Determinants of intima-media thickness in the young: the ALSPAC Study

Chiesa, S. T. et al. (2021) Determinants of intima-media thickness in the young: the ALSPAC Study. JACC: Cardiovascular Imaging, 14(2), pp. 468-478. (doi: 10.1016/j.jcmg.2019.08.026) (PMID:31607674) (PMCID:PMC7851110)

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Objectives: This study characterized the determinants of carotid intima-media thickness (cIMT) in a large (n > 4,000) longitudinal cohort of healthy young people age 9 to 21 years. Background: Greater cIMT is commonly used in the young as a marker of subclinical atherosclerosis, but its evolution at this age is still poorly understood. Methods: Associations between cardiovascular risk factors and cIMT were investigated in both longitudinal (ages 9 to 17 years) and cross-sectional (ages 17 and 21 years) analyses, with the latter also related to other measures of carotid structure and stress. Additional use of ultra-high frequency ultrasound in the radial artery at age 21 years allowed investigation of the distinct layers (i.e., intima or media) that may underlie observed differences. Results: Fat-free mass (FFM) and systolic blood pressure were the only modifiable risk factors positively associated with cIMT (e.g., mean difference in cIMT per 1-SD increase in FFM at age 17: 0.007 mm: 95% confidence interval [CI]: 0.004 to 0.010; p < 0.001), whereas fat mass was negatively associated with cIMT (difference: −0.0032; 95% CI: 0.004 to −0.001; p = 0.001). Similar results were obtained when investigating cumulative exposure to these factors throughout adolescence. An increase in cIMT maintained circumferential wall stress in the face of increased mean arterial pressure when increases in body mass were attributable to increased FFM, but not fat mass. Risk factor−associated differences in the radial artery occurred in the media alone, and there was little evidence of a relationship between intimal thickness and any risk factor. Conclusions: Subtle changes in cIMT in the young may predominantly involve the media and represent physiological adaptations as opposed to subclinical atherosclerosis. Other vascular measures might be more appropriate for the identification of arterial disease before adulthood.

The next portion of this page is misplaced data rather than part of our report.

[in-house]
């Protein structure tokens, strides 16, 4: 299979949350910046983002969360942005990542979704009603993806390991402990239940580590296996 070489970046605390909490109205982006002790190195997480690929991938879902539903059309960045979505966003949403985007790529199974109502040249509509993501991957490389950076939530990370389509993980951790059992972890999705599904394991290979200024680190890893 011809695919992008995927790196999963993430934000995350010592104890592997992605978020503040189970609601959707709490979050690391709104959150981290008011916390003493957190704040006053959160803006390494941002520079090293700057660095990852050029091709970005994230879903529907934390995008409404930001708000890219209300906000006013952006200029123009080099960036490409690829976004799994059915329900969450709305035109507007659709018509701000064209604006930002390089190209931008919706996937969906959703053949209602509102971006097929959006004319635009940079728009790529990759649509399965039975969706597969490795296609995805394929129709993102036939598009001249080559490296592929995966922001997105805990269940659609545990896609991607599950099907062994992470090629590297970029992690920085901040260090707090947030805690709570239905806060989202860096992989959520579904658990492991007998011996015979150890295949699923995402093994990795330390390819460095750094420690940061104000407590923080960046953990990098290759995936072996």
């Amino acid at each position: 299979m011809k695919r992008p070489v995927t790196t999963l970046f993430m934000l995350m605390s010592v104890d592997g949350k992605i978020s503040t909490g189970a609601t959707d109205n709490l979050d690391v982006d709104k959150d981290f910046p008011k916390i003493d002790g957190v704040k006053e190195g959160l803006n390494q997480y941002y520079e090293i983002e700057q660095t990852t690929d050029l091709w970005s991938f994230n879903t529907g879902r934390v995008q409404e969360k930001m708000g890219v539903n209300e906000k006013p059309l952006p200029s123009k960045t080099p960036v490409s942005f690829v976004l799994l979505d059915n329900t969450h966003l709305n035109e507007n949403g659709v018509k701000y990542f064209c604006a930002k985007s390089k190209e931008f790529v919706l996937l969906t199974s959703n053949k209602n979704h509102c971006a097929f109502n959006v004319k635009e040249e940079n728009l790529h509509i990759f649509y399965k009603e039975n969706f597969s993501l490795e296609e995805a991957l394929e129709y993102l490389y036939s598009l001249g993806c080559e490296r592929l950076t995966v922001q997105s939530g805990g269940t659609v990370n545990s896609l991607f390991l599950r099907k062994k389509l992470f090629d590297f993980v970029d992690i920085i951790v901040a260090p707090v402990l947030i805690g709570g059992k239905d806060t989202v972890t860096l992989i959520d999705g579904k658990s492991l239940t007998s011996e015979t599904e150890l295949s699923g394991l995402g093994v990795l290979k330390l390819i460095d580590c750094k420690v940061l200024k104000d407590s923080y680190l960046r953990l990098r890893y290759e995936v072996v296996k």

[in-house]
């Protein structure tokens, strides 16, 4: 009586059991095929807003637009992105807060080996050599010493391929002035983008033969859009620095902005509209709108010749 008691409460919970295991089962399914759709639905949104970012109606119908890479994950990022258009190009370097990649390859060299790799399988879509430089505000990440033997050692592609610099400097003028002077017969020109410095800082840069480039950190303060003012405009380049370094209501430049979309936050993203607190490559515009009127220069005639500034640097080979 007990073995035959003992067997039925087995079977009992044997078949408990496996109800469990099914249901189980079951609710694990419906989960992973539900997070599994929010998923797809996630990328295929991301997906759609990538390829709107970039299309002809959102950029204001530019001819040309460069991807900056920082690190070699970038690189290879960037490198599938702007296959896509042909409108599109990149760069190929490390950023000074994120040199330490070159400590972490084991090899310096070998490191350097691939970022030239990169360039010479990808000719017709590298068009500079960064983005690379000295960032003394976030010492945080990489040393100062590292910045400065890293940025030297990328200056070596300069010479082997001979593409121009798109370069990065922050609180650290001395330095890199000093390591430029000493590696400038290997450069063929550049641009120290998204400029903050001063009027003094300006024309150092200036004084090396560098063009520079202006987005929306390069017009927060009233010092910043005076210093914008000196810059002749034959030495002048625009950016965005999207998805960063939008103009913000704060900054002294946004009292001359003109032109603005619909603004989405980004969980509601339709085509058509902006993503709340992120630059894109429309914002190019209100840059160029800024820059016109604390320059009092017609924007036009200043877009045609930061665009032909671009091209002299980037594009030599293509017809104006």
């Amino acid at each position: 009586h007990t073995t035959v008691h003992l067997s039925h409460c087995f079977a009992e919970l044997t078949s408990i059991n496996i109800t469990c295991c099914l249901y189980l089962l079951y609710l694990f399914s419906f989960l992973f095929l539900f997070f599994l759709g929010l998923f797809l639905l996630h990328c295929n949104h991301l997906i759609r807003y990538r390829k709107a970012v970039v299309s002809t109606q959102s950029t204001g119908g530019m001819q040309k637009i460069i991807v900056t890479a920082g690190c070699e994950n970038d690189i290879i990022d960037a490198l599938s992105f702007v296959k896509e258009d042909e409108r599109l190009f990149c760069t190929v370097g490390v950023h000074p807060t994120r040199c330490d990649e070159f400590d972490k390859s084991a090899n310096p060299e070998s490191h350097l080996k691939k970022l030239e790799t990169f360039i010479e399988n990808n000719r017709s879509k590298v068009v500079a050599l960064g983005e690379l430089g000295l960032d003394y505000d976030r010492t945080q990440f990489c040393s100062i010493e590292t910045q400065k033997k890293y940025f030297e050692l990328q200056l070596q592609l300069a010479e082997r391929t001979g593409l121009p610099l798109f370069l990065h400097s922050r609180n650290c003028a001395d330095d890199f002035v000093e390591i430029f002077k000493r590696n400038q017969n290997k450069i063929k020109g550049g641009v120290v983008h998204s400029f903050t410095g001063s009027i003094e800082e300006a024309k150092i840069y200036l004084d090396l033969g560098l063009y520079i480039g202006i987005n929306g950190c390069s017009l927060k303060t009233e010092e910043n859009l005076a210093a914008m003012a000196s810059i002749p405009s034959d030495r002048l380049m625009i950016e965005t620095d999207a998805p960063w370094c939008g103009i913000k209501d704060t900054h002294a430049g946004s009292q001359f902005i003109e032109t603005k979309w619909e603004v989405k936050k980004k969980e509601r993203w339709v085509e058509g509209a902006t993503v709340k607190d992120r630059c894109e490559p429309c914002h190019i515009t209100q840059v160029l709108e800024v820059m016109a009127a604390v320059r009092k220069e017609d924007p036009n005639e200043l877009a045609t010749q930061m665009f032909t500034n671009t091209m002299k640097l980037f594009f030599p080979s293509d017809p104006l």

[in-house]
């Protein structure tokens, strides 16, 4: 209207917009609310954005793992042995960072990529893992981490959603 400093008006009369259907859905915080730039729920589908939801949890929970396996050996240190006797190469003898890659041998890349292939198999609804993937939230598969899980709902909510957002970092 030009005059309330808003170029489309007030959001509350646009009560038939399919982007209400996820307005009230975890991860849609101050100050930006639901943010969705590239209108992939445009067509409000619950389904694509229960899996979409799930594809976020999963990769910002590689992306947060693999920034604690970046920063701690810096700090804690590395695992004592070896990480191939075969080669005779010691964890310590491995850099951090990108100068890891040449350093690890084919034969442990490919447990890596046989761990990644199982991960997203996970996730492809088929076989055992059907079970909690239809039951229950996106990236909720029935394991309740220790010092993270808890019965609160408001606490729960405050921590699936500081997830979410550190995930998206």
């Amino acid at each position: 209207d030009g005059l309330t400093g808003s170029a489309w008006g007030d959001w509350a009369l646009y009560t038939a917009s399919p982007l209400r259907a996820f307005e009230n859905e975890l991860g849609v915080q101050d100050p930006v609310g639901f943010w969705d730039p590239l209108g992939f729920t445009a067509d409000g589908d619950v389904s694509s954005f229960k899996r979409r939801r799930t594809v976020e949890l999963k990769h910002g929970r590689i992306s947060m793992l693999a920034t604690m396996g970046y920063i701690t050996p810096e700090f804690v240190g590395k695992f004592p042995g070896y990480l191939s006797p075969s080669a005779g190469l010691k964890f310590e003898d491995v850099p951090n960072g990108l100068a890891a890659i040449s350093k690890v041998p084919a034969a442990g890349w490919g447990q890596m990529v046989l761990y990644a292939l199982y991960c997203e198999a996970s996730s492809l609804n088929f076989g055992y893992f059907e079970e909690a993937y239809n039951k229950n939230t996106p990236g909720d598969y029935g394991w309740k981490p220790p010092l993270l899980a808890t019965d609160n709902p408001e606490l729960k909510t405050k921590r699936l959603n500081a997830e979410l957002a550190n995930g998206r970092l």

Item Type:Articles
Additional Information:This research was funded through grants from the British Heart Foundation (RG/10/004/28240, PG/06/145, and CS/15/6/31468), University of Bristol, and UK Medical Research Council and Wellcome Trust (102215/2/13/2, MC_UU_12013/1–9, 096989/Z11/Z, and 086676/7/08/Z). Dr. Deanfield was supported by the British Heart Fund. Dr. Timpson was supported by the University of Bristol NIHR Biomedical Research Centre (BRC-1215-20011) and the MRC Integrative Epidemiology Unit (MC_UU_12013/3). Drs. Davey Smith and Lawlor work in the Medical Research Council Integrative Epidemiology Unit at the University of Bristol, which is supported by the Medical Research Council (MC_UU_00011/1 and MC_UU_00011/6). Dr. Lawlor has received support from Medtronic and Roche Diagnostics.
Glasgow Author(s) Enlighten ID:Sattar, Professor Naveed
Authors: Chiesa, S. T., Charakida, M., Georgiopoulos, G., Dangardt, F., Wade, K. H., Rapala, A., Bhowruth, D. J., Nguyen, H. C., Muthurangu, V., Shroff, R., Davey Smith, G., Lawlor, D. A., Sattar, N., Timpson, N. J., Hughes, A. D., and Deanfield, J. E.
College/School:College of Medical Veterinary and Life Sciences > Institute of Cardiovascular and Medical Sciences
Journal Name:JACC: Cardiovascular Imaging
ISSN (Online):1876-7591
Published Online:11 October 2019
Copyright Holders:Copyright © 2019 The Authors
First Published:First published in JACC: Cardiovascular Imaging 14(2): 468-478
Publisher Policy:Reproduced under a Creative Commons license

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